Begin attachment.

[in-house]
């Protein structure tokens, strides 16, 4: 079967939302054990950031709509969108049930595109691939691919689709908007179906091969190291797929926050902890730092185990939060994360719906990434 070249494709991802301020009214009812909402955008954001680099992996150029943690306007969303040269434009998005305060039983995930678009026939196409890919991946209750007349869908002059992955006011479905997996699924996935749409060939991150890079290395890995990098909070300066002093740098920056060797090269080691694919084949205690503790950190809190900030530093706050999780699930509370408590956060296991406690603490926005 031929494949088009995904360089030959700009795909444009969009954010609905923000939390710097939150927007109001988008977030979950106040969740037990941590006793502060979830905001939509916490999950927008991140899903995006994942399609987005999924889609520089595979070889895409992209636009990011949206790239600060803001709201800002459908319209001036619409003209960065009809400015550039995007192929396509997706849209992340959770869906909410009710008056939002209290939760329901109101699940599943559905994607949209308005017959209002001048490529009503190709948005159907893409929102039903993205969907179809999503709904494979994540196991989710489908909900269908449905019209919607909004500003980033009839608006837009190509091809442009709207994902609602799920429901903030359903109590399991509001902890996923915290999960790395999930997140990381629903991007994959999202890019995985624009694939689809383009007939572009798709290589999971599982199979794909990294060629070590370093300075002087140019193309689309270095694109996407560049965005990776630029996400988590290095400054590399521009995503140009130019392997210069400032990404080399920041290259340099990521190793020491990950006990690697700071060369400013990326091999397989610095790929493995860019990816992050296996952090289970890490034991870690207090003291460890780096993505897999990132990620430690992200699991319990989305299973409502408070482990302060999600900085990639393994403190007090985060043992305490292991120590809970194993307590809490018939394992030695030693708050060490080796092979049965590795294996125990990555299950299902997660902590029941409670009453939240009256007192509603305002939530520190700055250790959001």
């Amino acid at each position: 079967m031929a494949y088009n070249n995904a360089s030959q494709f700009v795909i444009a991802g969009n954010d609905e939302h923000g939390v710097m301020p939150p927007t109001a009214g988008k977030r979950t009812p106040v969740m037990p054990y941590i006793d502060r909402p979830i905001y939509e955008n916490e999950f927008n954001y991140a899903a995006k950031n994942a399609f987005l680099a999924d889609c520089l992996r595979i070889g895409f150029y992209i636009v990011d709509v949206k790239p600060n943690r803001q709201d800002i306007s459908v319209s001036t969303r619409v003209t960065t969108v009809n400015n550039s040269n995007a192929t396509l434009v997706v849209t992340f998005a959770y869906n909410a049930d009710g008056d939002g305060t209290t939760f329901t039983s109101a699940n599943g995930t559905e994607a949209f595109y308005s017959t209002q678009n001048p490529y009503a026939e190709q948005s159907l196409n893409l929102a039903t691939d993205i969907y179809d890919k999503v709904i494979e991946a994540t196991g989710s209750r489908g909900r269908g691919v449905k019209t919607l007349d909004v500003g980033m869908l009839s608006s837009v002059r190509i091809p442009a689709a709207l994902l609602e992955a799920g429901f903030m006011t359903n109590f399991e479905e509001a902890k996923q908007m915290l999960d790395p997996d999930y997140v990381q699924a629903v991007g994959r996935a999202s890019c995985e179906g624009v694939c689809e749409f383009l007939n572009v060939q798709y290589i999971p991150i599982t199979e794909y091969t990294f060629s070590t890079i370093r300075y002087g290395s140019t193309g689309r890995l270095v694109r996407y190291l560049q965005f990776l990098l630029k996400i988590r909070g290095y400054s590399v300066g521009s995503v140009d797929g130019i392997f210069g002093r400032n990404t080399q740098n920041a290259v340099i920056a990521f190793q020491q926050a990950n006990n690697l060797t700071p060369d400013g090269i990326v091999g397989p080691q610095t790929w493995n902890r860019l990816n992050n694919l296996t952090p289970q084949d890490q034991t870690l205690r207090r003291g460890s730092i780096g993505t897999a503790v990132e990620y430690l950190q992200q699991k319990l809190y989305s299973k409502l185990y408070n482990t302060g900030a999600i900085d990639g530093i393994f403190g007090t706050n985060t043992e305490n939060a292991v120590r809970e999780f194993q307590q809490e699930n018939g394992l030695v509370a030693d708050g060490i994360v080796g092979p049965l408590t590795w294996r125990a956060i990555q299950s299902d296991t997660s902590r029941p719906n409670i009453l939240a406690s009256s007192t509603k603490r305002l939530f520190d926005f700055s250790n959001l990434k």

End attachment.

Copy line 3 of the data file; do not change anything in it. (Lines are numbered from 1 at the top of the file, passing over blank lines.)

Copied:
């Amino acid at each position: 079967m031929a494949y088009n070249n995904a360089s030959q494709f700009v795909i444009a991802g969009n954010d609905e939302h923000g939390v710097m301020p939150p927007t109001a009214g988008k977030r979950t009812p106040v969740m037990p054990y941590i006793d502060r909402p979830i905001y939509e955008n916490e999950f927008n954001y991140a899903a995006k950031n994942a399609f987005l680099a999924d889609c520089l992996r595979i070889g895409f150029y992209i636009v990011d709509v949206k790239p600060n943690r803001q709201d800002i306007s459908v319209s001036t969303r619409v003209t960065t969108v009809n400015n550039s040269n995007a192929t396509l434009v997706v849209t992340f998005a959770y869906n909410a049930d009710g008056d939002g305060t209290t939760f329901t039983s109101a699940n599943g995930t559905e994607a949209f595109y308005s017959t209002q678009n001048p490529y009503a026939e190709q948005s159907l196409n893409l929102a039903t691939d993205i969907y179809d890919k999503v709904i494979e991946a994540t196991g989710s209750r489908g909900r269908g691919v449905k019209t919607l007349d909004v500003g980033m869908l009839s608006s837009v002059r190509i091809p442009a689709a709207l994902l609602e992955a799920g429901f903030m006011t359903n109590f399991e479905e509001a902890k996923q908007m915290l999960d790395p997996d999930y997140v990381q699924a629903v991007g994959r996935a999202s890019c995985e179906g624009v694939c689809e749409f383009l007939n572009v060939q798709y290589i999971p991150i599982t199979e794909y091969t990294f060629s070590t890079i370093r300075y002087g290395s140019t193309g689309r890995l270095v694109r996407y190291l560049q965005f990776l990098l630029k996400i988590r909070g290095y400054s590399v300066g521009s995503v140009d797929g130019i392997f210069g002093r400032n990404t080399q740098n920041a290259v340099i920056a990521f190793q020491q926050a990950n006990n690697l060797t700071p060369d400013g090269i990326v091999g397989p080691q610095t790929w493995n902890r860019l990816n992050n694919l296996t952090p289970q084949d890490q034991t870690l205690r207090r003291g460890s730092i780096g993505t897999a503790v990132e990620y430690l950190q992200q699991k319990l809190y989305s299973k409502l185990y408070n482990t302060g900030a999600i900085d990639g530093i393994f403190g007090t706050n985060t043992e305490n939060a292991v120590r809970e999780f194993q307590q809490e699930n018939g394992l030695v509370a030693d708050g060490i994360v080796g092979p049965l408590t590795w294996r125990a956060i990555q299950s299902d296991t997660s902590r029941p719906n409670i009453l939240a406690s009256s007192t509603k603490r305002l939530f520190d926005f700055s250790n959001l990434k």